Sorry for the lack of posts over the last couple of days. I have been really busy and unable to have time to write anything. Todays post is going to explain the types of accounts you can have on your Mac and what to do with them. I will also introduce some tips to make sure you don’t do anything that could potentially harm your user account.
Picking The Right Account
All of the account settings are done under System Preferences > Accounts. There are three type of accounts available to you. Guest, Normal and Admin. You can also have a root account, however this is not recommend for everyday use. If you want to enable the root account for what ever reason, please see this post.
A normal account and an admin account are very similar. Both allow you to do every day tasks. However a normal account will ask you for you admin password when you are doing stuff to your computer that could be deemed dangerous to your system. An admin account has less restrictions. Please note that when you first step up your first account on your Mac this first account is an admin account. A pro tip here is to make a general account for admin use every so often and not one you will use everyday.
A guest account is a special type of account that doesn’t save any settings. As a result you can use it as you wish, when you log off it will delete all files and settings and set it back to default. This is useful if you have kids using your Mac or want to use an account which leaves nothing behind.
Setting Up New Accounts
Setting up new accounts is simple, on the left hand side (known as the sidebar) is all of your accounts. If you click the plus button below you can add a new account. Here you have the option of picking the type, Standard is most common. Although you can have admin and managed with parental controls. Parental controls give you a lot of control on when the account is used and what it can be used for.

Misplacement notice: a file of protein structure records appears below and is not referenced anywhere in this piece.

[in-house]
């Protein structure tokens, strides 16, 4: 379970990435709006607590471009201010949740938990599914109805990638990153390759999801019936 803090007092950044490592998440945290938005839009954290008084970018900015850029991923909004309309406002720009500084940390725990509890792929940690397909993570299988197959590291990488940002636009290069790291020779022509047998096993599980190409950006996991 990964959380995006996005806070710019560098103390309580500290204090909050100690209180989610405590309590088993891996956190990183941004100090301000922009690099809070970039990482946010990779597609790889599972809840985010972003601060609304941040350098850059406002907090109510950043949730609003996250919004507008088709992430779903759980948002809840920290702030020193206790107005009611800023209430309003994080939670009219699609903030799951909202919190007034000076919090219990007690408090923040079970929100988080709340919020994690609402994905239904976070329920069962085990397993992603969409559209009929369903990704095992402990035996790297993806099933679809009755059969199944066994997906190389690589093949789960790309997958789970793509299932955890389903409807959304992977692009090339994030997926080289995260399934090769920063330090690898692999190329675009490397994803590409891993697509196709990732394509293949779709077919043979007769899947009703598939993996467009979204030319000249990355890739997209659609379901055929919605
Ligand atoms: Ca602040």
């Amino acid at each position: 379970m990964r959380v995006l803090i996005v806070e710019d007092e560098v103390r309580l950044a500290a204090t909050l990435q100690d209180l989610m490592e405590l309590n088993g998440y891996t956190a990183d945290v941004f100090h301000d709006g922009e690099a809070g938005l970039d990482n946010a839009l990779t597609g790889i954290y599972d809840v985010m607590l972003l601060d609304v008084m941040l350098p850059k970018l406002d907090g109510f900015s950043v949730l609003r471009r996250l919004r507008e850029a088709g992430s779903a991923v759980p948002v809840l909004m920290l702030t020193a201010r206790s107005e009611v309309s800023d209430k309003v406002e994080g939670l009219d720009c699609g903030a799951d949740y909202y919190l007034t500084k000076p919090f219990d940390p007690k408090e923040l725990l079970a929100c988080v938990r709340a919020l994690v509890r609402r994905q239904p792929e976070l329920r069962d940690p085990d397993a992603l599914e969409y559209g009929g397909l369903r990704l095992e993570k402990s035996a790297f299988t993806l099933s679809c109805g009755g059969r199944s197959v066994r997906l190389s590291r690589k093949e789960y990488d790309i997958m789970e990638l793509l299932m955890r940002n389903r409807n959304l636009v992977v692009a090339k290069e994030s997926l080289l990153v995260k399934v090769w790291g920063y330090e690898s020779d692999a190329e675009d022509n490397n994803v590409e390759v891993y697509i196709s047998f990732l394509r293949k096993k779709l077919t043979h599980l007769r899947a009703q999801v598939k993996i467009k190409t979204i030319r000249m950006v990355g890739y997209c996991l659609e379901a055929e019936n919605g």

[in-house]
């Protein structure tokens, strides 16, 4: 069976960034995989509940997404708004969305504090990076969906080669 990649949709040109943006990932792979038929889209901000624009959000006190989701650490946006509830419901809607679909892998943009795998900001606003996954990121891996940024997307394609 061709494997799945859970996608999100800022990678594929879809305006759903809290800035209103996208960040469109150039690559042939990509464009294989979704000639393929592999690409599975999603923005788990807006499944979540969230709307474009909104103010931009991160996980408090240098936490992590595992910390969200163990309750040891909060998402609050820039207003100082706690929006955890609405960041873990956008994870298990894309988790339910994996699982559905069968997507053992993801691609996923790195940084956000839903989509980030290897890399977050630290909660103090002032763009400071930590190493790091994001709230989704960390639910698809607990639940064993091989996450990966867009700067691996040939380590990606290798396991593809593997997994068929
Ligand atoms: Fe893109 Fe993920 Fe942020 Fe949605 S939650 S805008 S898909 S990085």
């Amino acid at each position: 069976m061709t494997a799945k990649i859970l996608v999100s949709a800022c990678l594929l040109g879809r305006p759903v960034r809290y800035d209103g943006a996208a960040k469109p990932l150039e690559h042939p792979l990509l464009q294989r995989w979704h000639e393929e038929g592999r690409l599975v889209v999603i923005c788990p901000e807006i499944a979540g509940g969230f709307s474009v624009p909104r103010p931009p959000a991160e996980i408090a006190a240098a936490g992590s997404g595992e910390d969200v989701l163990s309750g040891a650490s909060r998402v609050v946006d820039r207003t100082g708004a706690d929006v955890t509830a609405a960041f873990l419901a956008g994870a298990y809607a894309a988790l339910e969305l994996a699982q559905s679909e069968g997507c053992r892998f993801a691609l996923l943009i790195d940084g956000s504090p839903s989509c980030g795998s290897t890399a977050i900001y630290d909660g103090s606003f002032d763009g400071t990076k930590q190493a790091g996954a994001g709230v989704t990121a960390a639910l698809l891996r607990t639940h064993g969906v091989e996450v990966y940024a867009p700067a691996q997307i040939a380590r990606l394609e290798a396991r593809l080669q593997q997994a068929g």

In the new account window you can pick a name, this is a standard name of the account. You can have more than one account with the same name. A short name, this sets up special permissions in Finder, you can only have one short name on your Mac at the same time. Then you choose to pick your passwords and hints. That’s it, simple and easy to set up. You can begin using your Account right away.
Other setting on the screen include the ability to set your login image and to enable parental controls on an account. At the very bottom of the sidebar the Login Options can be used to set up how your Mac is run. For example within these settings you can set an automatic login account, change how the login screen looks and the ability to set up fast user switching, where you can be logged into more than one account at a time. You can use these settings to really lock down your Mac and increase its security.
What Not To Do
There is two things that you should be away of when you are playing with account settings. Do not, rename your folder in Finder, usually found under /Users/. This will wipe your account and can leave you with no files or folders. As well as this, be careful if you click the minus button in the sidebar of Accounts in System Preferences. This will delete your account and it can be very hard if not impossible to recover. If you want to do any modifications to names or user accounts, always fo it through the System Preferences pane.